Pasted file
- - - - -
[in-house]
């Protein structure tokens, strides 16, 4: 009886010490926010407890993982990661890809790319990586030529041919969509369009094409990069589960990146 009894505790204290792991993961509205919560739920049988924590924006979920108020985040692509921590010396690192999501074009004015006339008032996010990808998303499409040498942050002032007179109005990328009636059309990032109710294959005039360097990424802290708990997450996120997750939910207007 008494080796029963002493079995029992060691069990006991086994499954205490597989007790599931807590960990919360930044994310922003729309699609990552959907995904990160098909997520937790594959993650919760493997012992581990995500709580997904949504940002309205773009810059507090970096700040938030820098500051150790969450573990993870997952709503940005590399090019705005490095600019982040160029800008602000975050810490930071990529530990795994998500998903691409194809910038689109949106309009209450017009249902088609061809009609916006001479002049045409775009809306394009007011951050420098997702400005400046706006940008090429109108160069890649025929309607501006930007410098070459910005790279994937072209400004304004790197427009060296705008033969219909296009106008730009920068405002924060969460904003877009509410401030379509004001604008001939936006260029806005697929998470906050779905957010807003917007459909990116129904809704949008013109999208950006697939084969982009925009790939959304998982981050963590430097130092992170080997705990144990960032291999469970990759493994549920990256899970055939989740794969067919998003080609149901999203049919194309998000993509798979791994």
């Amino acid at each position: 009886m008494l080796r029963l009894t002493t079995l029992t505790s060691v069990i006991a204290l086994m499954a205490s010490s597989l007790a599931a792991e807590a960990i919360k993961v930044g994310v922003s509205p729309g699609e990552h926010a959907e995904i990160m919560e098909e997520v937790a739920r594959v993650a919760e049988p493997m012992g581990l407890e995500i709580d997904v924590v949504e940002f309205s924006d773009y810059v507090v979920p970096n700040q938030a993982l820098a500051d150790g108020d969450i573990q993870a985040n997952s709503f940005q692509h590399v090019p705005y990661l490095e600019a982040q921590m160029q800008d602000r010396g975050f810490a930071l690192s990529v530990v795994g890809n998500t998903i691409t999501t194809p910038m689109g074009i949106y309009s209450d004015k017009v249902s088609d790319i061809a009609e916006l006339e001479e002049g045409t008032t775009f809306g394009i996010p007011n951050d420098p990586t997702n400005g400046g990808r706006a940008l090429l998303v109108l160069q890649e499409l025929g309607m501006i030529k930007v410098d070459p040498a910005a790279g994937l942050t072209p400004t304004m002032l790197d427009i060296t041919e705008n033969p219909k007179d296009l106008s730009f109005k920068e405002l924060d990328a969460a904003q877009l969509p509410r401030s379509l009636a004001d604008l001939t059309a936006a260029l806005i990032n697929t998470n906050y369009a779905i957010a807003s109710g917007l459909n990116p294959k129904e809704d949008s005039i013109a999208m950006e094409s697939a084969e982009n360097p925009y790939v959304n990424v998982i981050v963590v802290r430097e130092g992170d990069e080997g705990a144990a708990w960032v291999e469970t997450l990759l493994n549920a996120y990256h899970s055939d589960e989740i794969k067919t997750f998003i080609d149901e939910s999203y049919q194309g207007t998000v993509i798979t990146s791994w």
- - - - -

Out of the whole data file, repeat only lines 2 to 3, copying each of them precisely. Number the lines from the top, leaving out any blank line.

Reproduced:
């Protein structure tokens, strides 16, 4: 009886010490926010407890993982990661890809790319990586030529041919969509369009094409990069589960990146 009894505790204290792991993961509205919560739920049988924590924006979920108020985040692509921590010396690192999501074009004015006339008032996010990808998303499409040498942050002032007179109005990328009636059309990032109710294959005039360097990424802290708990997450996120997750939910207007 008494080796029963002493079995029992060691069990006991086994499954205490597989007790599931807590960990919360930044994310922003729309699609990552959907995904990160098909997520937790594959993650919760493997012992581990995500709580997904949504940002309205773009810059507090970096700040938030820098500051150790969450573990993870997952709503940005590399090019705005490095600019982040160029800008602000975050810490930071990529530990795994998500998903691409194809910038689109949106309009209450017009249902088609061809009609916006001479002049045409775009809306394009007011951050420098997702400005400046706006940008090429109108160069890649025929309607501006930007410098070459910005790279994937072209400004304004790197427009060296705008033969219909296009106008730009920068405002924060969460904003877009509410401030379509004001604008001939936006260029806005697929998470906050779905957010807003917007459909990116129904809704949008013109999208950006697939084969982009925009790939959304998982981050963590430097130092992170080997705990144990960032291999469970990759493994549920990256899970055939989740794969067919998003080609149901999203049919194309998000993509798979791994």
């Amino acid at each position: 009886m008494l080796r029963l009894t002493t079995l029992t505790s060691v069990i006991a204290l086994m499954a205490s010490s597989l007790a599931a792991e807590a960990i919360k993961v930044g994310v922003s509205p729309g699609e990552h926010a959907e995904i990160m919560e098909e997520v937790a739920r594959v993650a919760e049988p493997m012992g581990l407890e995500i709580d997904v924590v949504e940002f309205s924006d773009y810059v507090v979920p970096n700040q938030a993982l820098a500051d150790g108020d969450i573990q993870a985040n997952s709503f940005q692509h590399v090019p705005y990661l490095e600019a982040q921590m160029q800008d602000r010396g975050f810490a930071l690192s990529v530990v795994g890809n998500t998903i691409t999501t194809p910038m689109g074009i949106y309009s209450d004015k017009v249902s088609d790319i061809a009609e916006l006339e001479e002049g045409t008032t775009f809306g394009i996010p007011n951050d420098p990586t997702n400005g400046g990808r706006a940008l090429l998303v109108l160069q890649e499409l025929g309607m501006i030529k930007v410098d070459p040498a910005a790279g994937l942050t072209p400004t304004m002032l790197d427009i060296t041919e705008n033969p219909k007179d296009l106008s730009f109005k920068e405002l924060d990328a969460a904003q877009l969509p509410r401030s379509l009636a004001d604008l001939t059309a936006a260029l806005i990032n697929t998470n906050y369009a779905i957010a807003s109710g917007l459909n990116p294959k129904e809704d949008s005039i013109a999208m950006e094409s697939a084969e982009n360097p925009y790939v959304n990424v998982i981050v963590v802290r430097e130092g992170d990069e080997g705990a144990a708990w960032v291999e469970t997450l990759l493994n549920a996120y990256h899970s055939d589960e989740i794969k067919t997750f998003i080609d149901e939910s999203y049919q194309g207007t998000v993509i798979t990146s791994w």